head-hacking delights of the Viking tales. And from there extended the Greek and Roman, then the Egyptian—all with similar themes and ideas, although some (like the Greek) with a touch more soap-opera than the others (who wasn’t Zeus’s kid
I always felt that the British mythology had a sort of second-best feel to it. Perhaps that is the nature of how the British legends evolved, mixing in with the range of settlers/invaders that wandered onto our green and pleasant land over the years. The legends of the UK extend from the pre-Roman days of paganism and Celtic mythology, to the Dark Ages Arthurian legends and even more modern folk heroes like Robin Hood and Dick Turpin.
Merlin is every bit if not more fascinating than his king and friend. Merlin has never been off the radar since I was a child—whether in film, on TV, in literature. Geoffrey of Monmouth, the twelth century priest who wrote the first definitive account of King Arthur, created Merlin from a synthesis of Myrddin Willt (a legendary Welsh prophet with debatable sanity) and Ambrosius Auerilianus (a Roman-British general). Merlin was a synthesis himself, a character said to be half-demon, half-human (demon on his dad’s side, which made Father’s Day a rather memorable time each year).
The original (old skool) Merlin featured in several of Geoffrey of Monmouth’s works was quite fluid in nature. From the original madman concept, he moved to one where Merlin was the son of a princess and a demon, brought by the king Vortigen to sort out a tower that kept collapsing. Beneath it were two dragons, in a lake, whose scrapping kept shattering the towers foundations. These were probably symbolic of the war between Celts and Saxons (and I wonder if this featured in the idea of the dragon in the TV series Merlin). Geoffrey tweaked the Merlin character a bit more after this—the story of Merlin helping Uther Pendragon sneak into Tintagel Castle to father Arthur with Igraine (who presumably didn’t have a migraine), and the idea he was buried at Stonehenge.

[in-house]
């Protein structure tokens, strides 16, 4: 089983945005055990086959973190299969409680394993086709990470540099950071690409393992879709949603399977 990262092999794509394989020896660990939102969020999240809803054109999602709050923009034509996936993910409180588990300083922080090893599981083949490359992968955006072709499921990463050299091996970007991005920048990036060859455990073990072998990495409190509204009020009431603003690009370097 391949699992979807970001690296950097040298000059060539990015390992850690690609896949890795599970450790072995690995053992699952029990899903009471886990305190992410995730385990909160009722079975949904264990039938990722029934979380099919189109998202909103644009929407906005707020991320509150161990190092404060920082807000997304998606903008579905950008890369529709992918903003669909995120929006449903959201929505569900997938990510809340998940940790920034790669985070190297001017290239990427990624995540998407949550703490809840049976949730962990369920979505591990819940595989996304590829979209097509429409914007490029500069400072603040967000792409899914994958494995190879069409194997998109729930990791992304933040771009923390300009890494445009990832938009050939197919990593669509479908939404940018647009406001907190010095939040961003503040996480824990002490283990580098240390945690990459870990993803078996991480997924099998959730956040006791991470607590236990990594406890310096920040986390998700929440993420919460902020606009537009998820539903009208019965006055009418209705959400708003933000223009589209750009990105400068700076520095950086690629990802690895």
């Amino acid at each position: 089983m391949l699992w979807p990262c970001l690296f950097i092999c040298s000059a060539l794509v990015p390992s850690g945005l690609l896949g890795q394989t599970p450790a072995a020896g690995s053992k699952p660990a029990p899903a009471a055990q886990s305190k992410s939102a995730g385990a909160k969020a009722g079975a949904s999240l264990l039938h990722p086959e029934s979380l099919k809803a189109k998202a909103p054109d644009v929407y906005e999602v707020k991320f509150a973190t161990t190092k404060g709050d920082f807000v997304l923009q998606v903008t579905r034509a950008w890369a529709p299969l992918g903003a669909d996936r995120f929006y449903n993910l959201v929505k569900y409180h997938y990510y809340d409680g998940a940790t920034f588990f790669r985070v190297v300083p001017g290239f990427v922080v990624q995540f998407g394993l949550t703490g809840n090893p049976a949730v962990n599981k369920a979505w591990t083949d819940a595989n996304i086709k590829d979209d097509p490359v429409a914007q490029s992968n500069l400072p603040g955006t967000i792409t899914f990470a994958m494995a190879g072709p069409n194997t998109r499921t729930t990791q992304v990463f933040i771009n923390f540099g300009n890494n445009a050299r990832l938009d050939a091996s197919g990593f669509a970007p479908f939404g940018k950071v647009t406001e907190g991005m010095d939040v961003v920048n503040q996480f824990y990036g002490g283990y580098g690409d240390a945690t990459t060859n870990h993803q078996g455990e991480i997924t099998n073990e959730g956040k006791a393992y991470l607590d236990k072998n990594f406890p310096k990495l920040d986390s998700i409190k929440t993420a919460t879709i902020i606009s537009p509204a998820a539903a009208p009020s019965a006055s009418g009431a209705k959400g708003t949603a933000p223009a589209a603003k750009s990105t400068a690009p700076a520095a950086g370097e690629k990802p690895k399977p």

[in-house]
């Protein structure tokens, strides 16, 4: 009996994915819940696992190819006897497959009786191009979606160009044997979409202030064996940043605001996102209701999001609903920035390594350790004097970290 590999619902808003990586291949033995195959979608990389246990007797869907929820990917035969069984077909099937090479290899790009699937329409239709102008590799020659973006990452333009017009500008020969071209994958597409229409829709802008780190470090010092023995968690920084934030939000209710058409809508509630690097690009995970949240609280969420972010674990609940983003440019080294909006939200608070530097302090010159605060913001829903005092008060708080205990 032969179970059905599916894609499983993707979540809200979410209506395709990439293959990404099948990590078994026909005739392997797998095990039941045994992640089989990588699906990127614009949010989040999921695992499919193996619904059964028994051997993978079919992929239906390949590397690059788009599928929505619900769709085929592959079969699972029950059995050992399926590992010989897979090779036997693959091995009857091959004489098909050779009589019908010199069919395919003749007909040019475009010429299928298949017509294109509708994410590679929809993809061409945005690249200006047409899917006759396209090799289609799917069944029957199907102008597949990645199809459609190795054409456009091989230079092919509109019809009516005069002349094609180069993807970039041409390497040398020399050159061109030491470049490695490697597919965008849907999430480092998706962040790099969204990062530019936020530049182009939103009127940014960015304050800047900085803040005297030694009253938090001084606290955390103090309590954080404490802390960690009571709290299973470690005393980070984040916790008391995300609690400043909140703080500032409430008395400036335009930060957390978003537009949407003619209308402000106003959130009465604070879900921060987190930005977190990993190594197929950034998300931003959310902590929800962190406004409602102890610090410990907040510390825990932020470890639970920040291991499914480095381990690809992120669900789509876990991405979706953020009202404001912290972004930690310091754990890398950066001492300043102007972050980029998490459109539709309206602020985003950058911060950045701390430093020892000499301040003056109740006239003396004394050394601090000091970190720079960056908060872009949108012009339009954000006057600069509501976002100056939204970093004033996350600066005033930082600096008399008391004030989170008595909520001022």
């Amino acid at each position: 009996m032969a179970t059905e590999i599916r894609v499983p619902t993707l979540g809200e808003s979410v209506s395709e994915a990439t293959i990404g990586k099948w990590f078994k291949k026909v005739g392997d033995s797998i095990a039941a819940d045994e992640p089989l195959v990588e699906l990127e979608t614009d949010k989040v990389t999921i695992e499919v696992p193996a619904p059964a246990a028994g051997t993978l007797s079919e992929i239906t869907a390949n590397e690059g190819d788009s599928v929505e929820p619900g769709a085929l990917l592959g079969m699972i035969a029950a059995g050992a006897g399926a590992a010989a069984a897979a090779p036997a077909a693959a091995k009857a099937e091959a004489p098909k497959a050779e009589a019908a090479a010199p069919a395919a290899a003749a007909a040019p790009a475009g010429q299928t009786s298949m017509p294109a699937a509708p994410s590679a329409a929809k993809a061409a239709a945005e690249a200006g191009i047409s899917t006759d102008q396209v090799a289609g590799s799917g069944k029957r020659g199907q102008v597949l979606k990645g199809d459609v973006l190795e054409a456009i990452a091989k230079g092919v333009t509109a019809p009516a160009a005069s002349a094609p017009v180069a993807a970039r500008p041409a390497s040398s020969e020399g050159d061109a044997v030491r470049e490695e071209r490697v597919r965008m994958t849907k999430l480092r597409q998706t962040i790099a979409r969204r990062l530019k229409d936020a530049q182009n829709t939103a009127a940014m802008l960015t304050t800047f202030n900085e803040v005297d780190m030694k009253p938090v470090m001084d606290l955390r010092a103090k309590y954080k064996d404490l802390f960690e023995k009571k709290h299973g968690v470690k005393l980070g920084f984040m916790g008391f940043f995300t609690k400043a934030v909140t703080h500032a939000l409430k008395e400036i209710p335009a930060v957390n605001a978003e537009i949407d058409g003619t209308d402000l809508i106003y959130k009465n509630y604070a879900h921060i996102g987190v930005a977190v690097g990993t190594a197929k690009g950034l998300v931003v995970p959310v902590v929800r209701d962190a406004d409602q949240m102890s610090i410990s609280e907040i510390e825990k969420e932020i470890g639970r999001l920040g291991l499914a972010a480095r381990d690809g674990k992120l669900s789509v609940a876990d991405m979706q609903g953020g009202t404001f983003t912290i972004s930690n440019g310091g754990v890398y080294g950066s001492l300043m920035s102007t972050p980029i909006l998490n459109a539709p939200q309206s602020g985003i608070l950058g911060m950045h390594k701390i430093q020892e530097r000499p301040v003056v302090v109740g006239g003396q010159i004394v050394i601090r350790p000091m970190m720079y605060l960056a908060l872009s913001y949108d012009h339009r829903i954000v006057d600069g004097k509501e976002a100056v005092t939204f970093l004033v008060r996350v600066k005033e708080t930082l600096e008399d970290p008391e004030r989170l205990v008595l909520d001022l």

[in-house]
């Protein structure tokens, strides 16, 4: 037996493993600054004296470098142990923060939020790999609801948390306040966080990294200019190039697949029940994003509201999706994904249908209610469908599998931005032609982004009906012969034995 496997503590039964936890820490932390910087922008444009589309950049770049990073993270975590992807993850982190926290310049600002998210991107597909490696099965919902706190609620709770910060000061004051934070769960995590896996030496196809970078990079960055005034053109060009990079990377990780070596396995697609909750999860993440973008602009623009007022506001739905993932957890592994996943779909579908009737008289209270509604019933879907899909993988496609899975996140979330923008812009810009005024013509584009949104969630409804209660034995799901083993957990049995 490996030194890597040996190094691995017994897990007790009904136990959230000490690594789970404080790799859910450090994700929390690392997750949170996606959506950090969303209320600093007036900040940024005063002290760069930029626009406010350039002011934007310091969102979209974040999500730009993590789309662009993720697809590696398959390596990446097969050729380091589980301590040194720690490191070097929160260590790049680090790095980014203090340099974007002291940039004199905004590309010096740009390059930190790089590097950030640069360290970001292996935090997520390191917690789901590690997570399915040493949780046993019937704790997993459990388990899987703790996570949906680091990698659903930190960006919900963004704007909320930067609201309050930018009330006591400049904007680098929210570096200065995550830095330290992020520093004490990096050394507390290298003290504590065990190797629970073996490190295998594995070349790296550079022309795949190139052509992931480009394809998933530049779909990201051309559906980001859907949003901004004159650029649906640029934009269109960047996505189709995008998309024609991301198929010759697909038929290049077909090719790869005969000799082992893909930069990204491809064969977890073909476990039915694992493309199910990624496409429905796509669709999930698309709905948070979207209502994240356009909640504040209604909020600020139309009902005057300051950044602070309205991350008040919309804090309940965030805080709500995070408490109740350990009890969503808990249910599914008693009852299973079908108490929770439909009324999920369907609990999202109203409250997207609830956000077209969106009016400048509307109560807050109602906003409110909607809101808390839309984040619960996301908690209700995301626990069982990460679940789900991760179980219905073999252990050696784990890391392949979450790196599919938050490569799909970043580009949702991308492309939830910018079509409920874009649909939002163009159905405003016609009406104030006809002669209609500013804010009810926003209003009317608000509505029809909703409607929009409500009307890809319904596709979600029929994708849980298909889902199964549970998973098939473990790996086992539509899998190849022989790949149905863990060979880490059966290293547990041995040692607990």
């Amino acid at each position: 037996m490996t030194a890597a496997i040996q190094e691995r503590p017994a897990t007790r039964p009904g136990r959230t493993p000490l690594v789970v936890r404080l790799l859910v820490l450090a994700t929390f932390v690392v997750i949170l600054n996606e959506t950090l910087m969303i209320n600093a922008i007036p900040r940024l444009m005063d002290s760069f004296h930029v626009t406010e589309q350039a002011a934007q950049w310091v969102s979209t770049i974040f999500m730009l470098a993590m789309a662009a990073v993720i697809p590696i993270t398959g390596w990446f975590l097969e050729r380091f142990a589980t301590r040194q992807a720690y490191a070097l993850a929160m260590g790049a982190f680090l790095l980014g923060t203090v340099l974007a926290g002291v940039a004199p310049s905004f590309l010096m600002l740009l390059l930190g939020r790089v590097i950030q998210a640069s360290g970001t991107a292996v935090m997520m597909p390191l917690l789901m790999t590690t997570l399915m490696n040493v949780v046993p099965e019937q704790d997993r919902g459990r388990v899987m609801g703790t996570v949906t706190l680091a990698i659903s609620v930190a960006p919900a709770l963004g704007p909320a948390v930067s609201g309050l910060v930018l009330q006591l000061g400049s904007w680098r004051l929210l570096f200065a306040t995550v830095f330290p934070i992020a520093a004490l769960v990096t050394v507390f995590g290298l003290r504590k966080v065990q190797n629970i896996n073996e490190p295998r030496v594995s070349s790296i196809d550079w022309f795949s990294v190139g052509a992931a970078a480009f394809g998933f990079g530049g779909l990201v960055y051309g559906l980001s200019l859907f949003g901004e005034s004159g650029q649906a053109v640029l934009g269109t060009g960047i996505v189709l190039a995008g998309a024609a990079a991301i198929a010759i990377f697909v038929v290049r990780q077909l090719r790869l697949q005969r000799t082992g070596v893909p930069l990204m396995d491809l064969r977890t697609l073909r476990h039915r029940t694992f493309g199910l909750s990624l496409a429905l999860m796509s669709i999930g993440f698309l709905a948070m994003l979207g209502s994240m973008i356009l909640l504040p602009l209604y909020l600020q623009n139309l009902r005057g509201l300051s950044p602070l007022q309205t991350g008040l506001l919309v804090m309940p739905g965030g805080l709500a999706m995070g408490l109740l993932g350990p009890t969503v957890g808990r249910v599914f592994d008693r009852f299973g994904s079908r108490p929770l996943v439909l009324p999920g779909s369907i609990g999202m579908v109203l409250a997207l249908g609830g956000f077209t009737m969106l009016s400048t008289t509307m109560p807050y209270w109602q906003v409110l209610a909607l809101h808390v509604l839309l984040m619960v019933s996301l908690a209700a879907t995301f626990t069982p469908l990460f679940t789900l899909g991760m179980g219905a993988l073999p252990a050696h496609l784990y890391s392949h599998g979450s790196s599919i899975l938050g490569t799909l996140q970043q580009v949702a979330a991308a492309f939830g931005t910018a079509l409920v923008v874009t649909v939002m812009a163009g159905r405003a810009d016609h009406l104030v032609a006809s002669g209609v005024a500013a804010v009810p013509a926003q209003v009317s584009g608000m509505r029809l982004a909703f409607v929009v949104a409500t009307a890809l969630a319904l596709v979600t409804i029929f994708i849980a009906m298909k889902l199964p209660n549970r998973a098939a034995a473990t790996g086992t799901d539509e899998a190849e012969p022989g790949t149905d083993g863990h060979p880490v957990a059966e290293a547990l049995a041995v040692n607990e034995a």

with others moulding the character. The thirteenth century adaptation of Arthurian legend, the Vulgate cycle (or Lancelot-Grail cycle) linked the Christian themes of the Holy Grail, the love story of Lancelot and Guinevere, and expanded Merlin as an advisor and mentor of a young Arthur. It was French in origin (like Lancelot), and was later modified again to play down the Lance & Gwen naughtiness and play up the Grail-bit.
Tom Malory’s La Morte D’Arthur became the definitive version of the Arthurian legends, probably because more modern versions (like TH White’s ‘Once and Future King’ draw on it). Malory apparently started his book whilst he was locked up in prison (it beats sewing mailbags or avoiding the showers, I suppose). Merlin isn’t in this as much as you’d think, being ‘bumped off’ fairly early, but playing a pivotal sage-like role. He’s still helping old Uthor getting into Tintagel, he’s helping the young king and the sword in the stone, he’s predicting all sorts about barons and even Queen Guinevere (if only Arthur had listened). Merlin meets his end (well becomes trapped) by Nimue pretty early on, after he accompanies her away from Camelot and overseas. She dumps him under a rock, and that’s that for Merlin in Malory’s book.
And now we have a young dark-haired Merlin, with an equally hunky Arthur, and a really odd (but compelling) version of the Arthur legend. Its ongoing popularity is a reminder that Arthurian legend is here to stay, in many media. The mature readers comic Camelot 3000 (drawn by Brian Bolland) by DC in the early 80s had an amazing futuristic vision of King Arthur, although we still have a bearded Merlin (agreeably with a suitably dark edge). So with so much Merlin in the world, who needs another version? Well, Merlin does pop up in the Infinity Bridge, but in a way which I’m certain hasn’t been seen before. And, of course, he has to have some guys to do the work for him... and they’re the (Nu) Knights of the Round Table.
Bridge is coming out on a new publishing cooperative label, Myrddin. The imprint carries a wide range of genres—fantasy, steampunk, paranormal romance, YA, literary fiction and even some horror. So I’ll finish with a link to the new site, which Infinity Bridge will be sitting on very very soon....
You can check it out at http://www.myrddinpublishing.com/
Next time i'll be blogging about York, the setting for the Infinity Bridge....